The protagonist of these songs, at first, insists they’d be better off staying inside where they can’t get their heart broken on “I Don’t Wanna.” Soon, though, they’re out in the club, letting a techno beat soundtrack the titular “Monkey Business” they want to engage in. Truth be told, the song is negligible on its own, but nestled in between “I Don’t Wanna” and the glassy-eyed “Only The Dark,” Tennant’s entreaties to be brought “margaritas [and] champagne and red wine]” feels more like a shy soul overcompensating for their anxiety.

Before the album bows out, Pet Shop Boys unveil one of the best songs they’ve ever written with “Burning The Heather.” A ballad in the mode of 2002’s “Love Is a Catastrophe” and 1990’s “Jealousy,” Tennant embraces the autumn of his life with the poetic metaphor of removing old growth by fire as former Suede member Bernard Butler strums an acoustic guitar and a warm downtempo beat hovers nearby. “Where did I come from? / Where do I go?” Tennant sings, with a reflective pang audible in his delivery. “Time is so heartless / You don’t want to know.”


The warm glow of that song doesn’t last as Hotspot concludes with the entirely inessential “Wedding in Berlin,” which is about, well, getting married in Berlin. It does end the album on an energetic note with a fine house beat humming at its core, but the half-hearted lyrics are b-side material at best.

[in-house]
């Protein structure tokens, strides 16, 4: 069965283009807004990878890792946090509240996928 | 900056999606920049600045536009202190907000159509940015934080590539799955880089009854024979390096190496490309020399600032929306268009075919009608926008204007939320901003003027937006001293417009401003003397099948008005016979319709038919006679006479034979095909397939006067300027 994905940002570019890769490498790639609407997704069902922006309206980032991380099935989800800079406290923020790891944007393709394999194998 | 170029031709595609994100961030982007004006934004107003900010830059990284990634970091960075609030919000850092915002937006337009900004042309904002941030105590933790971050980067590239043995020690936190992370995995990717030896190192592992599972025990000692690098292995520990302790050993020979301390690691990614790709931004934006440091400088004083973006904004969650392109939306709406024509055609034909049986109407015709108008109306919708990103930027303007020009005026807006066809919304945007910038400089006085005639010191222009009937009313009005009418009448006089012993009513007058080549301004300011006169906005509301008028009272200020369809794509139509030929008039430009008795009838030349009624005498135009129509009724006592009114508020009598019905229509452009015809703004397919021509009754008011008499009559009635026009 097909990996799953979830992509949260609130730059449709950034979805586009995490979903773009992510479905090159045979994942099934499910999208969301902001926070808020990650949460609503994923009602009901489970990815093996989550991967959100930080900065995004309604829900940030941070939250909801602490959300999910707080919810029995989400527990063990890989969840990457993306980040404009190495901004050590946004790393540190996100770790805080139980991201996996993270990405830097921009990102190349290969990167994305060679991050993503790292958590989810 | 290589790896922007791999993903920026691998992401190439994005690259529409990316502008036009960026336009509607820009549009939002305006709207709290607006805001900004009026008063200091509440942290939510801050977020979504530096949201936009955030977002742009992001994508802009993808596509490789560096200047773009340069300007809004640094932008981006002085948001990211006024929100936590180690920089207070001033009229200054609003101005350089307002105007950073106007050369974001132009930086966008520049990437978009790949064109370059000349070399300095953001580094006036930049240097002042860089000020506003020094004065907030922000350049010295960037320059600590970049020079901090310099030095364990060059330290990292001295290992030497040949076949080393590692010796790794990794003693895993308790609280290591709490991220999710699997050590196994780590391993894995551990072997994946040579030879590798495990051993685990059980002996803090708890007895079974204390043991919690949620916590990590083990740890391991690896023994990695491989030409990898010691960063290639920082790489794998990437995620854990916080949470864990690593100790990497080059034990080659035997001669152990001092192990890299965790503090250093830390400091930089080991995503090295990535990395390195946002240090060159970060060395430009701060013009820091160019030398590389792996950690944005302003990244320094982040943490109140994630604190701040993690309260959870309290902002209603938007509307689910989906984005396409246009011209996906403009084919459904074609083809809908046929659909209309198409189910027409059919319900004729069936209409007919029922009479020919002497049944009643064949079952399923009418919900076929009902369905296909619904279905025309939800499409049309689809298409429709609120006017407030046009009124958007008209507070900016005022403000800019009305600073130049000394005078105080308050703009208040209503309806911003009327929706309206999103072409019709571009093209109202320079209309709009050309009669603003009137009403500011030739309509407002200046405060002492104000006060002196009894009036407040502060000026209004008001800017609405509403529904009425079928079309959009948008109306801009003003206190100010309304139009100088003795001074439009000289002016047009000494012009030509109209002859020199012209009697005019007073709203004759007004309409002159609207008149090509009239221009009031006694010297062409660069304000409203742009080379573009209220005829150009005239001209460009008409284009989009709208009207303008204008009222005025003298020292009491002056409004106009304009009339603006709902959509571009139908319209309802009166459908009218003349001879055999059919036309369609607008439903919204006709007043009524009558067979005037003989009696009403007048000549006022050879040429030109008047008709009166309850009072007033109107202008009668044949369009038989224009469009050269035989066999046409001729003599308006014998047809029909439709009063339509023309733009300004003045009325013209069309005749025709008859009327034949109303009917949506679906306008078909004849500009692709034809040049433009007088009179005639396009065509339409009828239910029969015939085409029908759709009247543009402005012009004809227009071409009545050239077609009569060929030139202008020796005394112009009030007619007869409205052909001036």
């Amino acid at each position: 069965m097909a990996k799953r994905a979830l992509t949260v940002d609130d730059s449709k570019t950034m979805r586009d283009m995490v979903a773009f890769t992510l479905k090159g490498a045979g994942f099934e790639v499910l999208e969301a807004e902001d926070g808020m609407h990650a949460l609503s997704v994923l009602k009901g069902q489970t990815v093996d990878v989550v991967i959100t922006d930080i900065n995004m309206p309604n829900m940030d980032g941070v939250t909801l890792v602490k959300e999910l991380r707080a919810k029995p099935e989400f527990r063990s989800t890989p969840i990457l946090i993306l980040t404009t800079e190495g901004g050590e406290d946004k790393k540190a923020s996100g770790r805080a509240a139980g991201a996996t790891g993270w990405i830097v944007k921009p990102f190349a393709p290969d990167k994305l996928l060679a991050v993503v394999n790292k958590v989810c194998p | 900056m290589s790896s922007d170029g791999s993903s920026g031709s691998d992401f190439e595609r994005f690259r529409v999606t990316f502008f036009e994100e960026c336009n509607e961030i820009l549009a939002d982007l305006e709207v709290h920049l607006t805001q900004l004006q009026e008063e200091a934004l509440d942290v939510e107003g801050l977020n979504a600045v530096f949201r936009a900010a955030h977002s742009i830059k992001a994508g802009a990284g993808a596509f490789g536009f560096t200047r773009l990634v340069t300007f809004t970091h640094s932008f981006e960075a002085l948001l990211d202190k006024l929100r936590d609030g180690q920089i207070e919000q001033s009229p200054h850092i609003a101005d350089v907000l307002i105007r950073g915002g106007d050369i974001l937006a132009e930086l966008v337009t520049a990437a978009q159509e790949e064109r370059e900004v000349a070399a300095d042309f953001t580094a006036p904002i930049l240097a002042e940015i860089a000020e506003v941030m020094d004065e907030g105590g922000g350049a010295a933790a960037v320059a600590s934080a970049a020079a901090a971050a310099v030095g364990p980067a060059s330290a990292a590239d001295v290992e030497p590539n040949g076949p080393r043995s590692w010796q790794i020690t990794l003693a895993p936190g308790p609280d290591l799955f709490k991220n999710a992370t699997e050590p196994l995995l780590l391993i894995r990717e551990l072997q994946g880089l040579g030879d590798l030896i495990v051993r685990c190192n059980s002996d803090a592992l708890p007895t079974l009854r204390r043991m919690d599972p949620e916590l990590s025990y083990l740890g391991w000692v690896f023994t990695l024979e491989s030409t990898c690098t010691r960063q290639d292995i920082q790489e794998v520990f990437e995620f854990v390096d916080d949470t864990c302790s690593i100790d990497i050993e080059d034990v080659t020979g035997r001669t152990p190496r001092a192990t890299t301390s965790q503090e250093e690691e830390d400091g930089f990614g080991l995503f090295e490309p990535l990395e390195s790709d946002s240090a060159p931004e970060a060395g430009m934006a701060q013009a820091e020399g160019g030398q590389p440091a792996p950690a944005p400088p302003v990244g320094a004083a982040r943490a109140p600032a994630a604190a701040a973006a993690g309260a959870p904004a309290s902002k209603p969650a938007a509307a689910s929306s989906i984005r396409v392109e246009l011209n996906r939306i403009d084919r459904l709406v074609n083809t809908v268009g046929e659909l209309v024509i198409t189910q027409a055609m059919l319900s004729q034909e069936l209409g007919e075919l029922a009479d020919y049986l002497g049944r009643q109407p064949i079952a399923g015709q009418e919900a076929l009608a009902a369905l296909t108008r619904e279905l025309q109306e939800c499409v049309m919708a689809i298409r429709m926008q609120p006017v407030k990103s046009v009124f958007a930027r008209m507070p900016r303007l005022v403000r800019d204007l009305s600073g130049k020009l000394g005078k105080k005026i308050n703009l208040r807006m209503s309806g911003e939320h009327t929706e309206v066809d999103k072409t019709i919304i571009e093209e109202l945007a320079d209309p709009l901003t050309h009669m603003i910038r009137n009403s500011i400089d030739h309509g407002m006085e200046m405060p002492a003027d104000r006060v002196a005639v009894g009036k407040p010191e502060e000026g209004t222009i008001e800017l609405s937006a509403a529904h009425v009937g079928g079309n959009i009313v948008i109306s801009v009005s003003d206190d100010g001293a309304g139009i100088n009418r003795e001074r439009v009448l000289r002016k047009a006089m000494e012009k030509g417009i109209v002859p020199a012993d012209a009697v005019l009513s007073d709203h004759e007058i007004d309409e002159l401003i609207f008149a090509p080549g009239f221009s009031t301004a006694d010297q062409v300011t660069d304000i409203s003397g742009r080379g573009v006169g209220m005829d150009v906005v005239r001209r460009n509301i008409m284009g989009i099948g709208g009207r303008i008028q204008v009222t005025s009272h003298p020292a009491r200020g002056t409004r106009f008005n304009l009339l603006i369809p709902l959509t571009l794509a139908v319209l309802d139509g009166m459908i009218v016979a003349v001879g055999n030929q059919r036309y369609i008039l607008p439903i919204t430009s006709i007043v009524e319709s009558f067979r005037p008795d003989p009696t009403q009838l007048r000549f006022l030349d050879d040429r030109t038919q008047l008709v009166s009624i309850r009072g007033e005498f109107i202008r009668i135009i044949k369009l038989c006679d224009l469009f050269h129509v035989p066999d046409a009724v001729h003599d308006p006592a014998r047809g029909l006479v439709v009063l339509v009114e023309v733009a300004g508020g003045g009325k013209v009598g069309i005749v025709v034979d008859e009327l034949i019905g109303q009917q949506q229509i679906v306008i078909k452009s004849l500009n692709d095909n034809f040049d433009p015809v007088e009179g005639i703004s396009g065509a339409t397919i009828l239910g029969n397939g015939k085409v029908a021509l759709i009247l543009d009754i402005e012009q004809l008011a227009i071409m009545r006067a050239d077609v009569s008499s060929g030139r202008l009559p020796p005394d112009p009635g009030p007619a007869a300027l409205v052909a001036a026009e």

There’s nothing to suggest in Hotspot that Pet Shop Boys are running low on inspiration. The album’s highs are high enough to further prove that the duo has had the most consistent career of any of their synth-pop peers. But their best play will likely be to move beyond the Stuart Price era and pump some fresh blood into their creative veins.


User avatar
Spittingcat
Posts: 833
Joined: Thu 27 Sep 2012, 11:11 am
Contact:

Re: Hotspot reviews

#305 Post by Spittingcat »

What is the “vocal input from Chris” that refers to?

User avatar
jamie1978
Posts: 1461
Joined: Sun 14 Dec 2003, 10:23 am
Contact:

Re: Hotspot reviews

#306 Post by jamie1978 »

That 'guardian' review is actually from the Observer. Kitty Empire is the lady who gave Elysium 2 stars.

AFAIK there is no Guardian review as yet...

User avatar
GalataPSB
Posts: 6004
Joined: Thu 30 Oct 2003, 1:10 pm
Contact:

Re: Hotspot reviews

#307 Post by GalataPSB »

DNA MAGAZINE

page1

Image

page2

Image

User avatar
GalataPSB
Posts: 6004
Joined: Thu 30 Oct 2003, 1:10 pm
Contact:

Re: Hotspot reviews

#308 Post by GalataPSB »

DNA MAGAZINE

page 3

Image

page 4

Image